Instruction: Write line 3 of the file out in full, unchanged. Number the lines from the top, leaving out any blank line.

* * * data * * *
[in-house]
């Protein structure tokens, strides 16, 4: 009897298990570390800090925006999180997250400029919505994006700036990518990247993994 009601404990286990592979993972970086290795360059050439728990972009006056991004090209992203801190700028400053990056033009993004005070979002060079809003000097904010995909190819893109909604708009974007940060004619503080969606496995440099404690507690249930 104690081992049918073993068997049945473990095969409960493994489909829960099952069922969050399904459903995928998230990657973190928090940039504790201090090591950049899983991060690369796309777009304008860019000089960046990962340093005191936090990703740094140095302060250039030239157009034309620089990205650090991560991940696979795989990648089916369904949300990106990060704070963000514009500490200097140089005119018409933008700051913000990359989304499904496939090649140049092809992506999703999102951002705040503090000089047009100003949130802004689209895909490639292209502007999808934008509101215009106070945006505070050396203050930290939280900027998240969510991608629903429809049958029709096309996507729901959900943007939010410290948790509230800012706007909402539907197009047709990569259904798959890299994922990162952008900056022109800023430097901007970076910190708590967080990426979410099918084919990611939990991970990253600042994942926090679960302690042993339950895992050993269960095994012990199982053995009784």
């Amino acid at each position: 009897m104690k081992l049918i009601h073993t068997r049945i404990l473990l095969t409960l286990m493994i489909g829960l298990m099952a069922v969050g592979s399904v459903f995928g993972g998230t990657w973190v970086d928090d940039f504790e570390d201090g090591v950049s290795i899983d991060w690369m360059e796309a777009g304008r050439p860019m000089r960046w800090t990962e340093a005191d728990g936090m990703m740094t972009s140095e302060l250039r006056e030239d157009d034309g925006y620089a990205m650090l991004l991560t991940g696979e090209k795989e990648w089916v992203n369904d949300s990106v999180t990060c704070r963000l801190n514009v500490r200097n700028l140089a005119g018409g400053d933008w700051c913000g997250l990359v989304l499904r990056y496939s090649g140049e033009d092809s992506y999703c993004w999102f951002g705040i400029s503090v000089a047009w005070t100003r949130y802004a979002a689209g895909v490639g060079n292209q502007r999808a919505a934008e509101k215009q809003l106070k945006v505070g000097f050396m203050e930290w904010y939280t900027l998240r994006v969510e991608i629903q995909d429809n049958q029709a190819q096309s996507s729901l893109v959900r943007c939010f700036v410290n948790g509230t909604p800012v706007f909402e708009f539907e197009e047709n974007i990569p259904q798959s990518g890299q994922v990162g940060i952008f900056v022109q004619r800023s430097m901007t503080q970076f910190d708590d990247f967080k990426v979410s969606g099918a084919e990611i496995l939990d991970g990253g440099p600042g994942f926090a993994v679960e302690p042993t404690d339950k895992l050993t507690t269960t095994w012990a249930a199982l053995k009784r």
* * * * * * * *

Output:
């Amino acid at each position: 009897m104690k081992l049918i009601h073993t068997r049945i404990l473990l095969t409960l286990m493994i489909g829960l298990m099952a069922v969050g592979s399904v459903f995928g993972g998230t990657w973190v970086d928090d940039f504790e570390d201090g090591v950049s290795i899983d991060w690369m360059e796309a777009g304008r050439p860019m000089r960046w800090t990962e340093a005191d728990g936090m990703m740094t972009s140095e302060l250039r006056e030239d157009d034309g925006y620089a990205m650090l991004l991560t991940g696979e090209k795989e990648w089916v992203n369904d949300s990106v999180t990060c704070r963000l801190n514009v500490r200097n700028l140089a005119g018409g400053d933008w700051c913000g997250l990359v989304l499904r990056y496939s090649g140049e033009d092809s992506y999703c993004w999102f951002g705040i400029s503090v000089a047009w005070t100003r949130y802004a979002a689209g895909v490639g060079n292209q502007r999808a919505a934008e509101k215009q809003l106070k945006v505070g000097f050396m203050e930290w904010y939280t900027l998240r994006v969510e991608i629903q995909d429809n049958q029709a190819q096309s996507s729901l893109v959900r943007c939010f700036v410290n948790g509230t909604p800012v706007f909402e708009f539907e197009e047709n974007i990569p259904q798959s990518g890299q994922v990162g940060i952008f900056v022109q004619r800023s430097m901007t503080q970076f910190d708590d990247f967080k990426v979410s969606g099918a084919e990611i496995l939990d991970g990253g440099p600042g994942f926090a993994v679960e302690p042993t404690d339950k895992l050993t507690t269960t095994w012990a249930a199982l053995k009784r």